Witness How Quickly the Interior of an Auto Heats Up
The Auto Alliance continues working with Safe Kids Worldwide to make sure parents always remember to never leave a child alone in a car – even momentarily. And, it’s important to immediately dial 911 if an unattended child is spotted in a vehicle.
Cars heat up quickly. A small car exposed to the sun on a 95 degree day exceeds 122 degrees within just 15 minutes. It can go up to 150 degrees within 40 minutes and “cracking” the windows is not sufficient.
Someone who sees a child in an unattended vehicle should call 911.
In 2013, 24 children have died from heat-related deaths as of July 31, having been trapped inside motor vehicles.
Circumstances: An examination of media reports about the 561 child vehicular heatstroke deaths for a thirteen year period (1998 through 2012) shows the following circumstances:
- 51% - child "forgotten" by caregiver (288 Children)
- 29% - child playing in unattended vehicle (163)
- 18% - child intentionally left in vehicle by adult (101)
- 2% - circumstances unknown (9)
Awareness: The Auto Alliance is raising awareness of heat stroke (or hyperthermia) to children and pets if they are left alone in a vehicle – even for a moment. Allowing children to have access to car keys, or an unlocked vehicle is just as dangerous – and a full 30 percent of these tragedies occur because a child gains access to an unlocked auto and then becomes trapped.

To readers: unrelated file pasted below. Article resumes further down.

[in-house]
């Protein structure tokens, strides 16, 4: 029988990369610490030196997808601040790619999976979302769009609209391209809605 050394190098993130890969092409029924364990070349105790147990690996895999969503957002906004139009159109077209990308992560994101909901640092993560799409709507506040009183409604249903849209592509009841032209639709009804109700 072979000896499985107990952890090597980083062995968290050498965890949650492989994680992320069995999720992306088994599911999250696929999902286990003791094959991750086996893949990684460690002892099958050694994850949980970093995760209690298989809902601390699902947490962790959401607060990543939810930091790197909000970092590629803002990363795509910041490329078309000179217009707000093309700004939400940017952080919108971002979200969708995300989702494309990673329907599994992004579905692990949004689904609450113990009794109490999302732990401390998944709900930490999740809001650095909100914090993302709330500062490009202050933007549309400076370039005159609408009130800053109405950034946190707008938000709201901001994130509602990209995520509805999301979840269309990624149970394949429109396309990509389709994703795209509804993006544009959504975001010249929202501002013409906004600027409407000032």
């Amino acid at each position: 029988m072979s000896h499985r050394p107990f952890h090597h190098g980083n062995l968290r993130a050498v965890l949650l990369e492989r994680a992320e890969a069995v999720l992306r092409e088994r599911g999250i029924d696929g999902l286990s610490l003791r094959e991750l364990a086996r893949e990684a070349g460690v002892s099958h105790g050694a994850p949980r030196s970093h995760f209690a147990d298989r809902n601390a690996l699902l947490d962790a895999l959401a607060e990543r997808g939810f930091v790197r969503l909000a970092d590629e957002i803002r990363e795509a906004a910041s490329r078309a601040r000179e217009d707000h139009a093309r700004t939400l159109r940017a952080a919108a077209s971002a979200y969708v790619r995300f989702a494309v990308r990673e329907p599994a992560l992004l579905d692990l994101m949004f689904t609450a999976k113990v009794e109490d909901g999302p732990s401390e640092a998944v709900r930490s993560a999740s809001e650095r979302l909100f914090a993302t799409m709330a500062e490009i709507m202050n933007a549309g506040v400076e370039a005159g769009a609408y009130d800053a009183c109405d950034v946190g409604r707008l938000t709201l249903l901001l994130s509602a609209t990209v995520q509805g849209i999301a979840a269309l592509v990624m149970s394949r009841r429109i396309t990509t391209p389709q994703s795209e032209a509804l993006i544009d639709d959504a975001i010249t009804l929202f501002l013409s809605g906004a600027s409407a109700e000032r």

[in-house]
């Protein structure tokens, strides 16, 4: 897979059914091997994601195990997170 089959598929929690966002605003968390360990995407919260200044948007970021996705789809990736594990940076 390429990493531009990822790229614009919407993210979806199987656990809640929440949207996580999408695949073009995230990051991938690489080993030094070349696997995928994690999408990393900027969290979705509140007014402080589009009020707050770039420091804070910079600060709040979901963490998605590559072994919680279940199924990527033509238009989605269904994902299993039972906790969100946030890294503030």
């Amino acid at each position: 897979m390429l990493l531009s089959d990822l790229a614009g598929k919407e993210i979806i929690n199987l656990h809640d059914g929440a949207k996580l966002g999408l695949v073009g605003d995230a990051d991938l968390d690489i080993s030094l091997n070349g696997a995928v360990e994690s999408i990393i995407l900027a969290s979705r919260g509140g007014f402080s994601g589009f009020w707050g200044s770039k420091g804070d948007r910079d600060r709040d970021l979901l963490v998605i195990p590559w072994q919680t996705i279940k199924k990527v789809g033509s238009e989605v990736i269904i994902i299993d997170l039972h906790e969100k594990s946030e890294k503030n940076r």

Prevention: All vehicle owners and operators can, immediately, do their part to eliminate these tragedies through four key steps:
- Locking vehicles
- Keeping keys away from children – just as a parent keeps medications and harmful cleaning supplies away from children
- Putting a diaper bag in a vehicle's front seat to serve as a reminder of a child in the back seat
- Putting a hand-held cellphone or PDA device in the back seat
Never leave a child or pet unattended in a vehicle – for even just a few moments. Cars heat up quickly: a small car exposed to the sun on a 95 degree day exceeds 122 degrees within just 15 minutes and can go up to 150 degrees within 40 minutes. "Cracking" the windows is not sufficient.
San Francisco State University: